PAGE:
• Expanding exceptions for ordinary business transactions: Treasury has significantly expanded the exceptions for distributions to generally include all future earnings and allowing corporations to net distributions against capital contributions. Treasury is also including additional exceptions for ordinary course transactions, such as acquisitions of stock associated with employee compensation plans.
  • Easing documentation requirements:  Treasury has relaxed the intercompany loan documentation rules for U.S. borrowers. The regulations also extend the deadline by one year until January 1, 2018.  

Earlier this year, Treasury issued temporary regulations to limit inversions by disregarding foreign parent stock attributable to recent inversions or acquisitions of U.S. companies – the third step Treasury has taken since 2014 to limit inversions. The temporary regulations prevent a foreign company (including a recent inverter) that acquires multiple U.S. companies in stock-based transactions from using the resulting increase in size to avoid the current inversion thresholds for a subsequent U.S. acquisition. Treasury continues to work to finalize these regulations, which went into effect on April 4, 2016.

Treasury continues to believe that the best way to address both inversions and earnings stripping is to fix our broken business tax system, which is why we released an updated business tax reform framework in April and why we have continued to urge Congress to move forward on reform.

For more information on today’s action, see Treasury’s fact sheet.

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Click the following link for the text of the final regulations (TD 9790).

Treaty Changes (6)

Belarus-Hong Kong

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Tax Treaty between Belarus and Hong Kong to be Negotiated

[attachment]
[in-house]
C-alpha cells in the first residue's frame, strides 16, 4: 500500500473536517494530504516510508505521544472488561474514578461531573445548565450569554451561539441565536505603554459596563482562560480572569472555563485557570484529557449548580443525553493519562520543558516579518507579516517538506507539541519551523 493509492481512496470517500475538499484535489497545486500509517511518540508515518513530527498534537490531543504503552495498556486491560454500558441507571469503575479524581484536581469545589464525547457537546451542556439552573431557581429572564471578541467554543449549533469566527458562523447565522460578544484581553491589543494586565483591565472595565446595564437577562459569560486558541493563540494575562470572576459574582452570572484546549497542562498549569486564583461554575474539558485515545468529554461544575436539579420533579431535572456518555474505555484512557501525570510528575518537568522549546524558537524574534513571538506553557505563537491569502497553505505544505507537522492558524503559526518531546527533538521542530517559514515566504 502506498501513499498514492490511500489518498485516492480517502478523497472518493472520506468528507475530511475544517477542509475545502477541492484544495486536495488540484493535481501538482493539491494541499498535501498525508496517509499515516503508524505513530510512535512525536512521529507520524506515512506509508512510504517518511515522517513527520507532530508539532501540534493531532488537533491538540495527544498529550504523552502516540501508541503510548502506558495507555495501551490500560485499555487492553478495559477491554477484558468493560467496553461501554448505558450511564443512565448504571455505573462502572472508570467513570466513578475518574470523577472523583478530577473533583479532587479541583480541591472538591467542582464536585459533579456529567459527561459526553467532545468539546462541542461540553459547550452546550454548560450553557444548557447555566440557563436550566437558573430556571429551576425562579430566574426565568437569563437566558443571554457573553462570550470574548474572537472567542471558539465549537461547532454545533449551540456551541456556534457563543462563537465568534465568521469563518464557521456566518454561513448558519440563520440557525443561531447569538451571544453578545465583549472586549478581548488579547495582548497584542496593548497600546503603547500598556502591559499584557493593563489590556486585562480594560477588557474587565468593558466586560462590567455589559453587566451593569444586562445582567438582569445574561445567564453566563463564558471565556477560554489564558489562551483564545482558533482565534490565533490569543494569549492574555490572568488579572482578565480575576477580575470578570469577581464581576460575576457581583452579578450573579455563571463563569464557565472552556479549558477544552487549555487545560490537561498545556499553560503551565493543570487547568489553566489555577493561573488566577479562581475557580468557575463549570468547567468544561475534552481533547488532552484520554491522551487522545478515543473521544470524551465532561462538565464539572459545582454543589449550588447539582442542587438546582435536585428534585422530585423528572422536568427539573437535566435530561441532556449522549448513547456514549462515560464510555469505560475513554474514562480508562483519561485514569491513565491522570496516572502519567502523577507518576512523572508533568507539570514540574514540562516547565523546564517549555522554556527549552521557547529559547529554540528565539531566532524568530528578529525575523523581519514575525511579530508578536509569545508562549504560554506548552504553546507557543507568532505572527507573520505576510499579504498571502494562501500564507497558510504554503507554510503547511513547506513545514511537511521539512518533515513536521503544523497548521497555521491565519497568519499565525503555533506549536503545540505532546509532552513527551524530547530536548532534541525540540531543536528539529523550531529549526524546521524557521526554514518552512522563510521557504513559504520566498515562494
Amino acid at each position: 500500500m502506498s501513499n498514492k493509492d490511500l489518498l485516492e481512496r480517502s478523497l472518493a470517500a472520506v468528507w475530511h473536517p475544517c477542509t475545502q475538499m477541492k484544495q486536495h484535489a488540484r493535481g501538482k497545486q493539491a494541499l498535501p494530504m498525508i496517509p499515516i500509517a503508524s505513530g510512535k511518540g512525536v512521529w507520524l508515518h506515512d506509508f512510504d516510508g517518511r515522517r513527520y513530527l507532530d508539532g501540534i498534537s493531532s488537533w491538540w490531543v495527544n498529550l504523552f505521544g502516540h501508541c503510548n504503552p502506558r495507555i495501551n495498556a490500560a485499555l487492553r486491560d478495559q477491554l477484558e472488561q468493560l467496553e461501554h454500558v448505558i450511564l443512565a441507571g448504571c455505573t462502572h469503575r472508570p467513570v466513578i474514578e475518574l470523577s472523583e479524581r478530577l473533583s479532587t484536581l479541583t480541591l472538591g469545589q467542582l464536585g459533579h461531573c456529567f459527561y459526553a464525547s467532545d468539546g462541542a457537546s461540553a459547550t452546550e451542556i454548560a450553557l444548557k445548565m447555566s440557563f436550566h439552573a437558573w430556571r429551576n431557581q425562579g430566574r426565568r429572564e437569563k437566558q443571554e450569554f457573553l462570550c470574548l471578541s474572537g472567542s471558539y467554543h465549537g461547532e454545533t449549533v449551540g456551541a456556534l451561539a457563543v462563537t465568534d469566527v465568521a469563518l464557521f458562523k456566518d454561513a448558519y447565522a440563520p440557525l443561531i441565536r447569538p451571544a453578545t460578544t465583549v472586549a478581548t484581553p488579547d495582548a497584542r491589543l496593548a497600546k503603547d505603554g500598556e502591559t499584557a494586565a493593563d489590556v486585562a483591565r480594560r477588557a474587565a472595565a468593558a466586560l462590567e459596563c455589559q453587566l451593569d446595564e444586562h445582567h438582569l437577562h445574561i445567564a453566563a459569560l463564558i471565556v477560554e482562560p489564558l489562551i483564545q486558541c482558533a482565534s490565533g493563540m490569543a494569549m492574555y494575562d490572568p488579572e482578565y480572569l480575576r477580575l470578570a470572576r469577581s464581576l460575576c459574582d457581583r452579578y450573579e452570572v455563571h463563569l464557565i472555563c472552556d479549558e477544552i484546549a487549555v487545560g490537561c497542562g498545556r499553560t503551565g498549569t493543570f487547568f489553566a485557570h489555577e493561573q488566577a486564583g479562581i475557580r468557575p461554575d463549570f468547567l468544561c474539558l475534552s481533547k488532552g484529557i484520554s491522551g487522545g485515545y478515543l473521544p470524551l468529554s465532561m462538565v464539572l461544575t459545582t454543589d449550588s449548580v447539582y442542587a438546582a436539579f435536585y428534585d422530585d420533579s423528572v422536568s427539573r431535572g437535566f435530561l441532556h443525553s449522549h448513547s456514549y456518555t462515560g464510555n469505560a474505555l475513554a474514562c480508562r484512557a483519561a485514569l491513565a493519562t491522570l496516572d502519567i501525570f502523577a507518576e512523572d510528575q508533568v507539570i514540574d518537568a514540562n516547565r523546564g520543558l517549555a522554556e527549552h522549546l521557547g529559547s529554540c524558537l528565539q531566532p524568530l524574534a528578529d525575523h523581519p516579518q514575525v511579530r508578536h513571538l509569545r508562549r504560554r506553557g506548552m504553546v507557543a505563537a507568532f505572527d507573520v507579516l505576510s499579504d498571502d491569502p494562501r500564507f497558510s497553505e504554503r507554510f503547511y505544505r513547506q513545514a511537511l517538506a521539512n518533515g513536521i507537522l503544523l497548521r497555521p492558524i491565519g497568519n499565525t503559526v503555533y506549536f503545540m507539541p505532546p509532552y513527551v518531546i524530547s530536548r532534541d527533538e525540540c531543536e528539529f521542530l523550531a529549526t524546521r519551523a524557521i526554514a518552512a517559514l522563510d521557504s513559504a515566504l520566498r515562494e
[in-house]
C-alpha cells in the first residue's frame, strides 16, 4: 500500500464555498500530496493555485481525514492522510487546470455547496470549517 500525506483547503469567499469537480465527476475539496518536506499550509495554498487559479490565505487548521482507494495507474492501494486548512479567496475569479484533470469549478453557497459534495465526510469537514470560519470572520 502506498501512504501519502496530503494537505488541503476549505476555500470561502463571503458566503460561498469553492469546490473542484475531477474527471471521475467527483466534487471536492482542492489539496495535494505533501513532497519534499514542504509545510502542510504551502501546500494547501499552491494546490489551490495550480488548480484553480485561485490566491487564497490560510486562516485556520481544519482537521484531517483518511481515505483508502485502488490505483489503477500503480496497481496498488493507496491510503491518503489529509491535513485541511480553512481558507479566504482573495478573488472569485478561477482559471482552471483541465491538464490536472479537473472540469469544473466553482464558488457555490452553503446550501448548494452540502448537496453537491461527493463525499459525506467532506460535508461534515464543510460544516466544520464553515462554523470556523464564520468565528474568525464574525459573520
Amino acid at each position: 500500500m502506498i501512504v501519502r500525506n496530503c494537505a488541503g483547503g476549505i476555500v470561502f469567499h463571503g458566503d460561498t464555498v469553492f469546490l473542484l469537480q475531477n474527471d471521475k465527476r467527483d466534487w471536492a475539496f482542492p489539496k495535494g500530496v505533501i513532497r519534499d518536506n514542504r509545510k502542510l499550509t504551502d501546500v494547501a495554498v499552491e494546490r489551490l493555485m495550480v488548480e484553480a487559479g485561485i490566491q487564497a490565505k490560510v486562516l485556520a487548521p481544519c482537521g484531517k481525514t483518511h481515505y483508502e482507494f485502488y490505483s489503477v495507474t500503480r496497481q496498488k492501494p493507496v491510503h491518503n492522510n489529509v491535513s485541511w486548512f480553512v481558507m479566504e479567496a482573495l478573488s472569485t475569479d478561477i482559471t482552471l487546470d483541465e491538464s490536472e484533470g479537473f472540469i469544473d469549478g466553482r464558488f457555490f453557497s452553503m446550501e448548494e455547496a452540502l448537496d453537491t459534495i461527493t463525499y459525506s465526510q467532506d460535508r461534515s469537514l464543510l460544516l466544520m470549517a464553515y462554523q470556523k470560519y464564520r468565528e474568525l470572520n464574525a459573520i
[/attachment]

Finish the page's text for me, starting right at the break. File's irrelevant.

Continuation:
According to an update from the Hong Kong Inland Revenue Department, officials from Belarus and Hong Kong will meet for the first round of negotiations for an income tax treaty on 17 to 21 October 2016. Any resulting treaty would be the first of its kind between the two jurisdictions, and must be finalized, signed and ratified before entering into force.

Belgium-Japan

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New Tax Treaty between Belgium and Japan Signed

On 12 October 2016, officials from Belgium and Japan signed a new income tax treaty. Once in force and effective, the new treaty will replace the 1968 tax treaty between the two countries.

Taxes Covered

The treaty covers Belgian individual income tax, corporate income tax, income tax on legal entities, income tax on non-residents, and withholding tax on immovable property. It covers Japanese income tax, corporation tax, special income tax for reconstruction, local corporation tax, and local inhabitant tax.

Withholding Tax Rates

  • Dividends - 0% if the beneficial owner is a company that has directly or indirectly owned at least 10% of paying company's voting power for a 6-month period ending the date on which entitlement to the dividends is determined; otherwise 10%
  • Interest - 0% for interest paid by an enterprise of a Contracting State and beneficially owned by an enterprise of the other State; otherwise10%
  • Royalties - 0%

Capital Gains

The following capital gains derived by a resident of one Contracting State may be taxed by the other State:

  • Gains from the alienation of immovable property situated in the other State;
  • Gains from the alienation of shares or comparable interests if, at any time during the 365 days preceding the alienation, the shares or comparable interests derived at least 50% of their value directly or indirectly from immovable property situated in the other State (exemption if the shares or comparable interests are traded on a recognized stock exchange and the alienator together with related parties own in the aggregate less than 5%); and
  • Gains from alienation of any property, other than immovable property, forming part of the business property of a permanent establishment in the other State